Another extinct African species is the western black rhinoceros. The rhino, once a majestic creature that roamed the African savannas, was officially declared extinct in 2011 by the International Union for Conservation of Nations (IUCN).
These rhinos were the continent’s gentle giants. They weighed 800 to 1400 kilograms, measured 3 to 3.75 meters in length, and stood an impressive 1.4 to 1.8 meters tall.
Another prominent characteristic of this beautiful animal was its large double horns. This, unfortunately, made them a target for poachers.
Between 1900 and 2011, overhunting and poaching drastically reduced the western black rhinoceros population, leading to its demise.
The tragic loss of this magnificent creature is a reminder of the importance of conservation. With several species becoming increasingly threatened and the recent extinction of the northern white rhino, we should do everything we can to protect the remaining rhinos.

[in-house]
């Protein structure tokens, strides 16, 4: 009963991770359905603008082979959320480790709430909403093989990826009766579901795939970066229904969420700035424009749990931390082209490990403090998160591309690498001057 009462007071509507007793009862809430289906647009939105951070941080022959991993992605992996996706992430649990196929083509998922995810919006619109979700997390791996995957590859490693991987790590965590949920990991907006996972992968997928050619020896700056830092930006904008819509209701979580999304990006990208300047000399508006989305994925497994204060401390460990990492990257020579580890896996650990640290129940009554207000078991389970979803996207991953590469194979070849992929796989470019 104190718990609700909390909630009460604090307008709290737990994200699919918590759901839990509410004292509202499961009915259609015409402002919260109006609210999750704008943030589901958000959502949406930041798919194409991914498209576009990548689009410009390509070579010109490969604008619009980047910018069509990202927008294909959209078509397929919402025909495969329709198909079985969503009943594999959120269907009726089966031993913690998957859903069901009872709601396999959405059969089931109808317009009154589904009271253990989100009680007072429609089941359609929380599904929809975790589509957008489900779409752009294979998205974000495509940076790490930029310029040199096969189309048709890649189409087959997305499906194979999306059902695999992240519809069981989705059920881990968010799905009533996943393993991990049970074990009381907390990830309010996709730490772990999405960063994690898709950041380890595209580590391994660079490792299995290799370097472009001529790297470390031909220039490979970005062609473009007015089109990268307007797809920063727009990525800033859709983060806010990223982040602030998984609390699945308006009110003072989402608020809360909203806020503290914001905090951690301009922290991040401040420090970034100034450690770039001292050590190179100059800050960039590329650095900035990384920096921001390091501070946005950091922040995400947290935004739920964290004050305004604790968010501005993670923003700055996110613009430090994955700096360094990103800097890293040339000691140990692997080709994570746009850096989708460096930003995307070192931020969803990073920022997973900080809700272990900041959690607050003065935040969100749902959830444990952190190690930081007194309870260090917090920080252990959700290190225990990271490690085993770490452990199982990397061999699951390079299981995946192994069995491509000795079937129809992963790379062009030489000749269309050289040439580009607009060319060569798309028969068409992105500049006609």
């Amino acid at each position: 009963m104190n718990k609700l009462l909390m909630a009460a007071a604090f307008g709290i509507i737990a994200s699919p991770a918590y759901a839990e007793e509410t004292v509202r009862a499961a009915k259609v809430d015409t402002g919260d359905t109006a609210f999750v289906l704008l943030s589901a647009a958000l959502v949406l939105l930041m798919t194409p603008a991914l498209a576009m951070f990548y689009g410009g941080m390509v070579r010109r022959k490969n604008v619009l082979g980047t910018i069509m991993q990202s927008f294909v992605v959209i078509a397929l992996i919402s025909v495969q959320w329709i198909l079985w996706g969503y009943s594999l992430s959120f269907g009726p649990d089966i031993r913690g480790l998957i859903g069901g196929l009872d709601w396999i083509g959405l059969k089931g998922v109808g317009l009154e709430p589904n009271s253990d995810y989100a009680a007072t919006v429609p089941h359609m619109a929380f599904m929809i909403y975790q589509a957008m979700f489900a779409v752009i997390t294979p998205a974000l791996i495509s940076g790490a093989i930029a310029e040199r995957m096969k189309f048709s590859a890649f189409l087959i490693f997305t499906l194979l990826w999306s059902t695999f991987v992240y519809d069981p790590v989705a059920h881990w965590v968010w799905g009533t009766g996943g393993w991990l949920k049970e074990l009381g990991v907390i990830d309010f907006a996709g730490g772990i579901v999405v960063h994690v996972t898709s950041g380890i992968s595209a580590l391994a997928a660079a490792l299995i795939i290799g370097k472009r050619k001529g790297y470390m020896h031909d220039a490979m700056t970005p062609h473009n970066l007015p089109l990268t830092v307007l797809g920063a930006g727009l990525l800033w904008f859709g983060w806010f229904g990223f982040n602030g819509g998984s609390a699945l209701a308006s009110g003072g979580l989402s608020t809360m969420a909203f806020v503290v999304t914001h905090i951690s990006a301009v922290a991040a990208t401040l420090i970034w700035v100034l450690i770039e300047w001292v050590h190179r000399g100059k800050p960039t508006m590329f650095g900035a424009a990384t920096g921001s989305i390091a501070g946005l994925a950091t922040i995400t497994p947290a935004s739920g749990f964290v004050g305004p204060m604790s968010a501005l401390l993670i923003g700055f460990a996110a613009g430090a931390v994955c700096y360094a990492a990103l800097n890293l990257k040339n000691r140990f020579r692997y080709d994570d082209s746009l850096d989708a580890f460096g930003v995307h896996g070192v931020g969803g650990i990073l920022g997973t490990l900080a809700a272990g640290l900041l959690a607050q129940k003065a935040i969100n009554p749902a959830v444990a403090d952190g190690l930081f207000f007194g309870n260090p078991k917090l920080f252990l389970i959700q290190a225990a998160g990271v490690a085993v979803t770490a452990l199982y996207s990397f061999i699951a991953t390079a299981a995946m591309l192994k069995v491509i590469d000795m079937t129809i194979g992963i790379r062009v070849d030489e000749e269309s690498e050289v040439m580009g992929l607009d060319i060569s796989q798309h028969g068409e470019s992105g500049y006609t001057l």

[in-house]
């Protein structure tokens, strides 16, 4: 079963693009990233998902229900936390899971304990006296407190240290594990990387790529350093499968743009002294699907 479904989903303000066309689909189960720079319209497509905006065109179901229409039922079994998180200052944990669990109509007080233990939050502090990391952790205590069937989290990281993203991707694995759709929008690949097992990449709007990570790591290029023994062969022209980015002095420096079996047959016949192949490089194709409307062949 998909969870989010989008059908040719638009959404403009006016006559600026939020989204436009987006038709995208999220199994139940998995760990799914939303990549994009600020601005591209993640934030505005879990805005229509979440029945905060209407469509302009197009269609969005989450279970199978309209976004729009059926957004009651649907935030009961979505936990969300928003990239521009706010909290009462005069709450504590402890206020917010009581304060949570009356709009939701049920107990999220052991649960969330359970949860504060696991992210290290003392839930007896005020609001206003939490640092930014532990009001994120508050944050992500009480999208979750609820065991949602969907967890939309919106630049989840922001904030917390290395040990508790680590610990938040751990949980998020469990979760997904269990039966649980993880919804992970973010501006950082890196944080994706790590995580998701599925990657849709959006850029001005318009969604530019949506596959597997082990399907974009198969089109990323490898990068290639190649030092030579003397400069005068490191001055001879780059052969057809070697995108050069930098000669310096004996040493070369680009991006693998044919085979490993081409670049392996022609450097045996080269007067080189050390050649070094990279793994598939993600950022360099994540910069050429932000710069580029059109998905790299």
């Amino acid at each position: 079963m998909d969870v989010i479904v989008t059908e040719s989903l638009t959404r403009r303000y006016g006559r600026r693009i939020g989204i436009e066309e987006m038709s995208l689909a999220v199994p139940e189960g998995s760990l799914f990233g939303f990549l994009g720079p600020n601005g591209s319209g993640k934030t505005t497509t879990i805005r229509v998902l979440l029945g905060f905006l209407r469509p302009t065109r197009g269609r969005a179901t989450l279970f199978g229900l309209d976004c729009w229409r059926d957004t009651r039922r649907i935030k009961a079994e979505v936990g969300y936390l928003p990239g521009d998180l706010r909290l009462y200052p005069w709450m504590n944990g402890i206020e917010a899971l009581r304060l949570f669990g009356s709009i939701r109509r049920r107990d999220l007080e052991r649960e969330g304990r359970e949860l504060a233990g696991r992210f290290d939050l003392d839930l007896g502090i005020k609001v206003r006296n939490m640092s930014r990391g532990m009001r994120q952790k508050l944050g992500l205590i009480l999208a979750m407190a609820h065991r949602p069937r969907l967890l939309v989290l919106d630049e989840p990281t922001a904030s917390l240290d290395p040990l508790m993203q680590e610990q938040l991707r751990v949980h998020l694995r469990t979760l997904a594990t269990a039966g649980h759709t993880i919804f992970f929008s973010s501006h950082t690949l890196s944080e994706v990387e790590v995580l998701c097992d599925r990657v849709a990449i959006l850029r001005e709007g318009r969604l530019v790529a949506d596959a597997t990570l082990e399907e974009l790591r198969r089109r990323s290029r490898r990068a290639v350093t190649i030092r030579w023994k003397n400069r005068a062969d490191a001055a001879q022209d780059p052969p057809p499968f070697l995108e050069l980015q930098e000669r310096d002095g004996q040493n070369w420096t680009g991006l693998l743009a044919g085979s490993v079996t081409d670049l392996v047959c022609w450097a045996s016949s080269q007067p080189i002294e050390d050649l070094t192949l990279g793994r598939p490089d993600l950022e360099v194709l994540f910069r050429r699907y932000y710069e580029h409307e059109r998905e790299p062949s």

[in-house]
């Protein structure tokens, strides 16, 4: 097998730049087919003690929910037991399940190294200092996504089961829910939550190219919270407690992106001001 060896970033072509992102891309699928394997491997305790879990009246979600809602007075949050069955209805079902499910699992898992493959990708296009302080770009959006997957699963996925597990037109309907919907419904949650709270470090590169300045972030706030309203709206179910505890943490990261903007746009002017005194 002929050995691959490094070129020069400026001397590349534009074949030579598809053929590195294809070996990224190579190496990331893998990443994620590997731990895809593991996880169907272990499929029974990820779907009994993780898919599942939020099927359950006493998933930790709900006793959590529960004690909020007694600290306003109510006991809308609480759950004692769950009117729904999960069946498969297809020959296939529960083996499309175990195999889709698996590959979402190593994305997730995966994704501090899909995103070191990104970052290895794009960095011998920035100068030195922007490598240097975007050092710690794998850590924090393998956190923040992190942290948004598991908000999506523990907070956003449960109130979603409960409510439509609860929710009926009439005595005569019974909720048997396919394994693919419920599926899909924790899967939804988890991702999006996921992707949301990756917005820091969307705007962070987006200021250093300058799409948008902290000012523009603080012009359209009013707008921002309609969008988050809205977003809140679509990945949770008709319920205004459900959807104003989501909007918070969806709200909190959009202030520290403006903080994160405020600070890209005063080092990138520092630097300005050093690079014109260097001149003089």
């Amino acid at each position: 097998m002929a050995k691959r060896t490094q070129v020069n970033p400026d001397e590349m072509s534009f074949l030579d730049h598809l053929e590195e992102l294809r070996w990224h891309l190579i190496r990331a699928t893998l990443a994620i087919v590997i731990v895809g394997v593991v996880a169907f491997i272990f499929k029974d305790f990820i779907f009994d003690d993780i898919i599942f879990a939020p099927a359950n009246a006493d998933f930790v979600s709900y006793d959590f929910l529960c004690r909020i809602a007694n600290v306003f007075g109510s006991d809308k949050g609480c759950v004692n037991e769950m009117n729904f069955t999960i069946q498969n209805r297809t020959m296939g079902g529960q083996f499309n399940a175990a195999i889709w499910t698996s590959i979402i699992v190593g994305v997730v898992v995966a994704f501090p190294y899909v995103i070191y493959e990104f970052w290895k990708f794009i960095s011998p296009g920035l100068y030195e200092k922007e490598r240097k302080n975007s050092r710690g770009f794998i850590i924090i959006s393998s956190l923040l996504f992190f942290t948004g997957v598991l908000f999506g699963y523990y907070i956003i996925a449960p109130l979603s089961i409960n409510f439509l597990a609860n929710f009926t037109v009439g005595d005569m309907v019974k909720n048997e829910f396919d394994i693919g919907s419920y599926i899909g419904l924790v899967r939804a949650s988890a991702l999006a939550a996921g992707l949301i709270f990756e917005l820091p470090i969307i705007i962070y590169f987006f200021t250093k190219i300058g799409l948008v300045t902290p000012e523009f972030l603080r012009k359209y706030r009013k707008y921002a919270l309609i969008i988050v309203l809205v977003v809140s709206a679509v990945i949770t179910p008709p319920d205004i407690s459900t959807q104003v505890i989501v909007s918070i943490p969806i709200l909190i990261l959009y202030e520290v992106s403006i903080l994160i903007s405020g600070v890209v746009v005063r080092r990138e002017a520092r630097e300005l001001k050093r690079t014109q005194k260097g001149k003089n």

Tip: For more information on the protection of African wildlife, check out this guide on conservation NGOs.
Is it a striped zebra or a uniquely colored horse? No, it’s a quagga — a fascinating creature that once grazed the plains of South Africa.
Similar to zebras, these animals had distinctive stripes. The difference, however, is that the quagga only had stripes on its head and neck, and its coat was more brown in color.
With its short legs and stocky bodies, the quagga was significantly smaller than a zebra, measuring around 1.2 to 1.4 meters tall.
Sadly, locals killed these interesting animals for their meat and hides, leading to their extinction. The last remaining quagga died in an Amsterdam zoo on 12 August 1883.
The bluebuck, also known as the blue antelope, was an elegant antelope species endemic to southern Africa.